Revhead Ramblings: Say Goodbye to Mainstream Hybrid Tech
- February 12, 2019
- Posted by: Alex Baker
- Category: Revhead Ramblings
Toyota Pioneered the self-charging hybrid in the 90s, other than Honda, few manufacturers took notice. When Europe got serious with emissions though, they scrambled to catch up.
The thing is, having a hybrid engine doesn’t automatically make a car environmentally friendly. They must be driven correctly to reap the benefits and these skills are only possessed by a small number of owners.
The Rise of Hybrids
When Europe and the US began announcing stricter emission laws, manufacturers realised they couldn’t get near the required figures without hybridisation and electrification. Unfortunately, regulations are due to become even tighter in the next few years; Europe has fleet average targets of 95g/km by 2020-2021 for example.
This would have just about been achievable with the NEDC testing method as it didn’t give a true representation of everyday driving. For example, during the two and half minute stationary period, cars fitted with stop-start technology used no fuel at all. This obviously had a huge effect on the final rating and is one of the reasons recommended fuel economy is unattainable.
Big Names Dropping the Technology
Plenty of rumours surfaced that led us to believe the new BMW M3 and VW Golf GTI would be hybrids. Top level management decisions axed both ideas however. Why the U-turns you ask? The emission savings from hybrid tech aren’t enough to justify the huge development costs needed to make it happen. The added weight of the batteries and motors will also disrupt the ethos of these cars.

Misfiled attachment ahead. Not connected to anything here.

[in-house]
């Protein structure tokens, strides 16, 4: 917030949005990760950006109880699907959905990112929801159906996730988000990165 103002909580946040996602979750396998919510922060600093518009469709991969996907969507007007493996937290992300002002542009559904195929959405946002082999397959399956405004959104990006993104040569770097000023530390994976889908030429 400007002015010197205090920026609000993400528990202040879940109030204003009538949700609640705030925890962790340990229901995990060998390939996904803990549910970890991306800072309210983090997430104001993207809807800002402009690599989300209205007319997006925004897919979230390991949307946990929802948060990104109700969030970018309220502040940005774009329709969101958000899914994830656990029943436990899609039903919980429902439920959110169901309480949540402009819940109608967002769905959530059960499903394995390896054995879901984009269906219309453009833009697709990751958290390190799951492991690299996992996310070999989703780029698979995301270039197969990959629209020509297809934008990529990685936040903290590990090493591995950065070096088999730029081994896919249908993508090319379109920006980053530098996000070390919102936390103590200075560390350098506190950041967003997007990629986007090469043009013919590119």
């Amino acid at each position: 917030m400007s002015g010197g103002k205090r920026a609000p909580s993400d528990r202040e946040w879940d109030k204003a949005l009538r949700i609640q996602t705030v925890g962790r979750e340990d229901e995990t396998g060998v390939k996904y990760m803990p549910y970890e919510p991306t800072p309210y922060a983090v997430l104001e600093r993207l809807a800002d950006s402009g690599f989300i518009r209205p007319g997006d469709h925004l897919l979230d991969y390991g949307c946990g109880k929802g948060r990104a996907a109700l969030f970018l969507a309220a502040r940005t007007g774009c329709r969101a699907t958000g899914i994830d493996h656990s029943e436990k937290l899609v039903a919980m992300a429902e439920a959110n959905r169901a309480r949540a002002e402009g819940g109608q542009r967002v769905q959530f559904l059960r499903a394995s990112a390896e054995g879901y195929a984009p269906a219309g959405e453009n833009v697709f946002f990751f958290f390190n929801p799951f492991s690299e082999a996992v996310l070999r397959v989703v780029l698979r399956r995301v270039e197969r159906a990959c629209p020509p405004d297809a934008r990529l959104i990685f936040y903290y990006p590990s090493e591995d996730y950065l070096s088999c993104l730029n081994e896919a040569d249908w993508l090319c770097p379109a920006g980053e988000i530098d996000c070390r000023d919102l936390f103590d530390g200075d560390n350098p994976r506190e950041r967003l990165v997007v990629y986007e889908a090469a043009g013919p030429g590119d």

For the likes of Toyota, their fleet average should sit comfortably under the 95g/km, despite new tests adding 8g/km to their petrol-electric Prius. For the likes of BMW and VW though, some hybrid technology won’t be enough to tip their larger and heavier fleets far enough to avoid these fines. Therefore, hybrid projects are being axed as the subsequent price increase and corresponding fall in sales isn’t worth it.
Jumping to EVs
To avoid these huge fines, jumping straight to fully electric technology is the only answer. You’ll notice that over the next couple of years the biggest manufacturers in the industry have multiple electric vehicles planned. While plenty of us will be thankful our favourite manufacturer is switching to green technology, their rush to develop the technology is purely for selfish reasons.
Great for Driving Enthusiasts
Now that the attention has turned away from hybridising every car in their range, our favourite performance cars can continue getting lighter, sharper and more exciting. Electric technology will also become more refined and offer more range with each charge, making the eventual switch away from internal combustion engines that bit easier.
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